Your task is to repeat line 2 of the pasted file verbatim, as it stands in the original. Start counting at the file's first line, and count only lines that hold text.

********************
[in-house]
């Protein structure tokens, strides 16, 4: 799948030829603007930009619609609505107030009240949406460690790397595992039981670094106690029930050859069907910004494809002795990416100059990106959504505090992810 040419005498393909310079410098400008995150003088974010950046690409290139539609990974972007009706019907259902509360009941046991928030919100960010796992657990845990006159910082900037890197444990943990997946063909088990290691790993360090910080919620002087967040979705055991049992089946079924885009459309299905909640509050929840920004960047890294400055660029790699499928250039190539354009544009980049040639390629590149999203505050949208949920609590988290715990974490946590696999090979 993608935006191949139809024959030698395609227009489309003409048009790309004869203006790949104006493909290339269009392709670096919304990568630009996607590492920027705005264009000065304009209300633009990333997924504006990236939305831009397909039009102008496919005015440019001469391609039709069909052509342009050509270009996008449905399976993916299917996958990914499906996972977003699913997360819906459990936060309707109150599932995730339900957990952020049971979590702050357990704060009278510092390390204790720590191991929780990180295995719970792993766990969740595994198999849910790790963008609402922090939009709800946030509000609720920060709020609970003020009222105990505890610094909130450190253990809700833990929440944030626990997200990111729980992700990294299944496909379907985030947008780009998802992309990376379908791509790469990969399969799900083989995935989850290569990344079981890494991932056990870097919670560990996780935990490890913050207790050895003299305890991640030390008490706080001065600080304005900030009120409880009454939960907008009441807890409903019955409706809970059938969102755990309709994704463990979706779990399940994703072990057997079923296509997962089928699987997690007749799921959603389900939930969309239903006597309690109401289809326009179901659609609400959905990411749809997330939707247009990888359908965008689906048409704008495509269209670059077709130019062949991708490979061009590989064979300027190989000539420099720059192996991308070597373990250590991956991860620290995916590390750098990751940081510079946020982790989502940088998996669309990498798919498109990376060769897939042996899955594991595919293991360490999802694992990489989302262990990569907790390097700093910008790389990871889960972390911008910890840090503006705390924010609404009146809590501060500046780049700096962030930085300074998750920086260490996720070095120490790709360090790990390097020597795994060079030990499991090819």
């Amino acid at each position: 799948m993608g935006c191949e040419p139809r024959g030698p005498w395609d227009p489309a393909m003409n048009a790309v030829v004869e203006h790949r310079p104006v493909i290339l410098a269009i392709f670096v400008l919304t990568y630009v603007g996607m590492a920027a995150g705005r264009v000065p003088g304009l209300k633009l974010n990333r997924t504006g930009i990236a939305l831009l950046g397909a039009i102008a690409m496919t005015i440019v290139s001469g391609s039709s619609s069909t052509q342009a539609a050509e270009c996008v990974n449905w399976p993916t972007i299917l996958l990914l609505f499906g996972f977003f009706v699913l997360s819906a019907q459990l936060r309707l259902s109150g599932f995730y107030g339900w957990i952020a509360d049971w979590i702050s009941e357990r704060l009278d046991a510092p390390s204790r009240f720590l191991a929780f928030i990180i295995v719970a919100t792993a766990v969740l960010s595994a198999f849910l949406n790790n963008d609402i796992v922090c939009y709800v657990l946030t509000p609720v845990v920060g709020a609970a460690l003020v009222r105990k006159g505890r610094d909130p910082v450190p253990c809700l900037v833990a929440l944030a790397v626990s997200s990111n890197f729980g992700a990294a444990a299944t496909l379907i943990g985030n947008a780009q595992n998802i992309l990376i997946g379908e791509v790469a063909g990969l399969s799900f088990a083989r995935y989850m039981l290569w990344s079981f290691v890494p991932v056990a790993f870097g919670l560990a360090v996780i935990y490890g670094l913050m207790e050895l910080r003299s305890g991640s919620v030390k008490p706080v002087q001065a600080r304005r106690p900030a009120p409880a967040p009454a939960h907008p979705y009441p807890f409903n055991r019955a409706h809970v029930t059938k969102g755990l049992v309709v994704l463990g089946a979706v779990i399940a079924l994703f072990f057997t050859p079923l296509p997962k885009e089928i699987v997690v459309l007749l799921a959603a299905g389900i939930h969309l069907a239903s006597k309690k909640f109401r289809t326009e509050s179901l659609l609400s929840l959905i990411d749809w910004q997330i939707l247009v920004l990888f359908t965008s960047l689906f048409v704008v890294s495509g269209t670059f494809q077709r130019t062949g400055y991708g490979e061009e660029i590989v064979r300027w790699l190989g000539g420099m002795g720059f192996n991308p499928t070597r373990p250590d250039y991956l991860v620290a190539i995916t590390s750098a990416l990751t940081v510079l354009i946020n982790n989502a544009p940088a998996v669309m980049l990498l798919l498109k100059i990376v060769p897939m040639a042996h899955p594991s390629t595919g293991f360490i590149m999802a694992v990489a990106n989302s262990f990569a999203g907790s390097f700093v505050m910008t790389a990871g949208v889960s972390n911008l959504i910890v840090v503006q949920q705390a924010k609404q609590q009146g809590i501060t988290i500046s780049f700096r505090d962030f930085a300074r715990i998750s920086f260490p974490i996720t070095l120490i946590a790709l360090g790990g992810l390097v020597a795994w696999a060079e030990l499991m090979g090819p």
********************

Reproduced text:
């Protein structure tokens, strides 16, 4: 799948030829603007930009619609609505107030009240949406460690790397595992039981670094106690029930050859069907910004494809002795990416100059990106959504505090992810 040419005498393909310079410098400008995150003088974010950046690409290139539609990974972007009706019907259902509360009941046991928030919100960010796992657990845990006159910082900037890197444990943990997946063909088990290691790993360090910080919620002087967040979705055991049992089946079924885009459309299905909640509050929840920004960047890294400055660029790699499928250039190539354009544009980049040639390629590149999203505050949208949920609590988290715990974490946590696999090979 993608935006191949139809024959030698395609227009489309003409048009790309004869203006790949104006493909290339269009392709670096919304990568630009996607590492920027705005264009000065304009209300633009990333997924504006990236939305831009397909039009102008496919005015440019001469391609039709069909052509342009050509270009996008449905399976993916299917996958990914499906996972977003699913997360819906459990936060309707109150599932995730339900957990952020049971979590702050357990704060009278510092390390204790720590191991929780990180295995719970792993766990969740595994198999849910790790963008609402922090939009709800946030509000609720920060709020609970003020009222105990505890610094909130450190253990809700833990929440944030626990997200990111729980992700990294299944496909379907985030947008780009998802992309990376379908791509790469990969399969799900083989995935989850290569990344079981890494991932056990870097919670560990996780935990490890913050207790050895003299305890991640030390008490706080001065600080304005900030009120409880009454939960907008009441807890409903019955409706809970059938969102755990309709994704463990979706779990399940994703072990057997079923296509997962089928699987997690007749799921959603389900939930969309239903006597309690109401289809326009179901659609609400959905990411749809997330939707247009990888359908965008689906048409704008495509269209670059077709130019062949991708490979061009590989064979300027190989000539420099720059192996991308070597373990250590991956991860620290995916590390750098990751940081510079946020982790989502940088998996669309990498798919498109990376060769897939042996899955594991595919293991360490999802694992990489989302262990990569907790390097700093910008790389990871889960972390911008910890840090503006705390924010609404009146809590501060500046780049700096962030930085300074998750920086260490996720070095120490790709360090790990390097020597795994060079030990499991090819």